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How does the Purchase Cycle Work, and How can you Sell more?

How does the Purchase Cycle Work, and How can you Sell more?

Purchase Cycle: The growth of the digital environment is continuous and very fast, and the business world is increasingly competitive. On the other hand, as I have mentioned before, the consumer has transformed, and understanding him is vital for any business that seeks to be successful.

It is not necessary to be experts in anthropology to know that people’s behaviour today is not the same as it was 10 to 15 years ago. The proliferation of content, the excess of channels and interactive media, and the massive and sometimes excessive use of social media added to advances in technology; have caused a transformation in people’s behaviour, since they are hyper-informed, hyperconnected, they are unfaithful, they like to buy, but they do not like to be sold, they trust the opinions of others more than that of business, and they love experiences, more so if said experiences add value to them.

That change has been in every way, which also involves how they make their purchasing decisions.

What are People Looking for on the Internet?

If we analyze the behaviour of people on the Internet, we can summarize what motivates them to browse in 4 actions:

  1. Answer your questions
  2. Solve your problems
  3. meet your needs
  4. Satisfy your wishes

Within these four actions, we can group everything a person does in the network. For example, if someone only uses the Internet to watch movies and series, he is fulfilling a desire. However, if that person needs to carry out banking transactions, he is supplying his needs… And so on, we can enumerate a long list of actions that, if we continue analyzing them, in one way or another, fall into those four mentioned above.

Understanding How People Buy

This time’s buyer is demanding, distrustful and increasingly intelligent. Your purchasing decision process is characterized by handling a lot of information, which helps you make better decisions. At all times, he interacts on the Internet, not only before buying but during and after the purchase.

This behaviour change has generated the birth of a new and modern purchase cycle that has two main characteristics:

  • It almost always focuses on the problem, not the product.
  • The consumer, not the seller, directs it.

What is the Buying Cycle?

Purchase Cycle

It is the journey the consumer makes from the moment he begins to manifest symptoms of a problem, a need or even a desire; until the resolution and satisfaction of said problem, need or desire leads you to purchase. In other words, it is the procedure of research and experiences that a consumer lives on before, during, and even after making a purchase.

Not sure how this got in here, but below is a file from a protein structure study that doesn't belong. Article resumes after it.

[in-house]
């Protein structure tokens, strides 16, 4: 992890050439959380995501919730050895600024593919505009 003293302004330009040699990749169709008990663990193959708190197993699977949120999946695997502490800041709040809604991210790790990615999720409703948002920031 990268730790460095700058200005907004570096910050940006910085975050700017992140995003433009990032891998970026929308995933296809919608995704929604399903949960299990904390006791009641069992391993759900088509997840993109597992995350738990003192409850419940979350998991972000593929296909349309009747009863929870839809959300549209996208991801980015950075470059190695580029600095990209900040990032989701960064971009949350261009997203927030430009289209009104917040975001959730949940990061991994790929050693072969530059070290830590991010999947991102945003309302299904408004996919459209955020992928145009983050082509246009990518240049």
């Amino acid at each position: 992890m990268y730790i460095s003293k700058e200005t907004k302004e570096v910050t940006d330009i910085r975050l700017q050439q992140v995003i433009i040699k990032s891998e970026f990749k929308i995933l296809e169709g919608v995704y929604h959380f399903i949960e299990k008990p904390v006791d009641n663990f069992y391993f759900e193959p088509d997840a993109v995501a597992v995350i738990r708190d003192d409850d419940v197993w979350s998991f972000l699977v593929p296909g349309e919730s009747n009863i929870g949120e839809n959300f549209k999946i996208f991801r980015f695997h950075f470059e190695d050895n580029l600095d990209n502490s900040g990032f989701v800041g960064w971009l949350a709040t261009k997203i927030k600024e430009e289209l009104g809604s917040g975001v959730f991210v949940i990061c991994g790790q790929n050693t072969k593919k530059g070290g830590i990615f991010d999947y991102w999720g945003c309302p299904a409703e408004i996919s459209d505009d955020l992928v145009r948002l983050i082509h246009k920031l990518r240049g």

What Version of the Buying Cycle will we See?

There are several versions of the purchase cycle, some more complex, others more prolonged, but in the end, what everyone wants to show is the same journey of what a consumer does, from receiving the stimulus to making the purchase, and even after.

I like to merge two models: The Buyer’s Journey + The four moments of truth. This merger results as follows:

What are the Phases of the Buying Cycle?

This purchase cycle model (The Buyer’s Journey + The four moments of truth) is divided into four main phases:

  1. Stimulus
  2. Zero Moment of Truth
  • Discovery
  • Consideration
  • Decision
  1. First Moment of Truth
  2. Second Moment of Truth
  3. Third Moment of Truth

Now let’s see what each stage consists of.

The Stimulus

It is what we can also call “pain point” (pain point in English) when the consumer begins to feel symptoms of a problem, desire or need. An advertisement can also cause this pain point or stimulus, be it a billboard, a banner or a post on social networks.

The ZMOT or Zero Moment of Truth

It is that moment between the stimulus and the first moment of truth when the consumer seeks all the information they need to understand, structure and solve their problem. All this to make a wiser decision when buying.